Lambs Indeed Why All of Us Need the Good Shepherd
Dr. Valson Abraham
I am writing this during the plague of tornadoes that have devastated Joplin, MO, and other places in the Plains States. I know many people there, some of my dearest friends were wiped out of their earthly belongings. I know some who lost loved ones. At such times, we suddenly realize how incredibly weak we are. In comparison with the forces of nature, we are like small lambs in the jaws of a ravenous wolf.
A few years ago, we faced our own sudden natural disaster when a tsunami washed our shores and destroyed the lives and livelihoods of hundreds of thousands.
But natural disasters are only one of the many overpowering dangers we face. We also face even greater danger from powerful and unprincipled people who seek to exploit us in numerous ways. We face danger from Satan and his hordes of demons who wander the earth seeking people to devour and destroy. Above all, we all face death itself against which even the most powerful presidents and dictators are helpless. All of us have seen depictions of Jesus as the Good Shepherd, carrying a small lamb in His arms. In fact, we have one of those depictions on this current issue of Revive.
The lamb in Jesus’ arms symbolizes each one of us. How many of us actually identify with the lamb—small, helpless, ignorant of the forces around him, dependent upon those who are bigger, stronger and wiser. Something perverse in all of us does not want to identify with that helpless little lamb—until disaster strikes.
We must learn now to trust Jesus, the Good Shepherd, who watches over us and sustains us through gain or loss. The Good Shepherd in John 10 is a picture of the ideal king who takes care of His people. We meet Him as the Good Shepherd in the prophetic books, in such passages as Isaiah 40:11 and Micah 5:4.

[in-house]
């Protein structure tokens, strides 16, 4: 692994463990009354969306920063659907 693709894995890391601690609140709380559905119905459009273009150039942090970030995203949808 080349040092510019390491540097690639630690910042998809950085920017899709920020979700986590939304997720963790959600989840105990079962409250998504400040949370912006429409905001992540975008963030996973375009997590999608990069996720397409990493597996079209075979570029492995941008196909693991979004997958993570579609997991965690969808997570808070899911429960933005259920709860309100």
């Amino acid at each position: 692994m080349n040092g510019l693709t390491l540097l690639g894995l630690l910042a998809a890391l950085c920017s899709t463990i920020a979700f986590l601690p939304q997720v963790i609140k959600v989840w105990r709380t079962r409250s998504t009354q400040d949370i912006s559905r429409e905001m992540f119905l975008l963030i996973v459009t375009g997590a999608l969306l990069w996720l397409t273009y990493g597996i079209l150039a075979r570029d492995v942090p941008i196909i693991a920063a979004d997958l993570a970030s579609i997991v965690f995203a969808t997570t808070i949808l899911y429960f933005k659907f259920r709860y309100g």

What does the Good Shepherd have to say to those who suffer tornadoes, tsunamis and death? He tells us that He will bear us up in His arms, that He gives His life for us. He carries us with nail-scarred hands, in a bosom that once experienced a spear in His side. We rest in Him and share not only His sufferings but also in His resurrection. The Good Shepherd has ways of bringing good out of evil. He walks with us through the valley of the shadow of death.
The valley of the shadow of death—all who call themselves Christians must pass through it. In Pilgrim’s Progress, John Bunyan describes it: “dark as pitch…[filled with] hobgoblins, satyrs and dragons of the pit [hell]…a continual howling and yelling, as of a people under unutterable misery…discouraging clouds of confusion. Death also doth spread his wings over it…dreadful, being utterly without order…very dangerous quags.”
Nothing can deliver us from this valley but the Good Shepherd.
John Bunyan knew from experience what he was talking about. He wrote these words from prison where he suffered persecution for his faith for more than twelve years. Instead of becoming discouraged, he endured, keeping faith in the Good Shepherd to redeem his years of solitude and imprisonment.
The Good Shepherd answered his prayers. Pilgrim’s Progress has been read by untold millions of people. It has been translated into more languages than any other book except the Bible. It has never gone out of print since it was first published in 1678. Out of his experience, John Bunyan could say with conviction, “He that is down need fear no fall.”
The “valley of the shadow of death” is all around us in this earthly life. We need not fear, for the Good Shepherd goes before us, ultimately turning our suffering for good. He does this with the same power that turned His own death into resurrection.
Pray for those in India who walk through the “valley of the shadow of death” and have yet to know the Good Shepherd who wants to become their companion and guide through the darkness.
Prayer: Good Shepherd, Jesus, remind us through your Holy Spirit how lamb-like we really are. Help us to trust you as our Good Shepherd in every issue of life and death, that we might experience your victory in all things.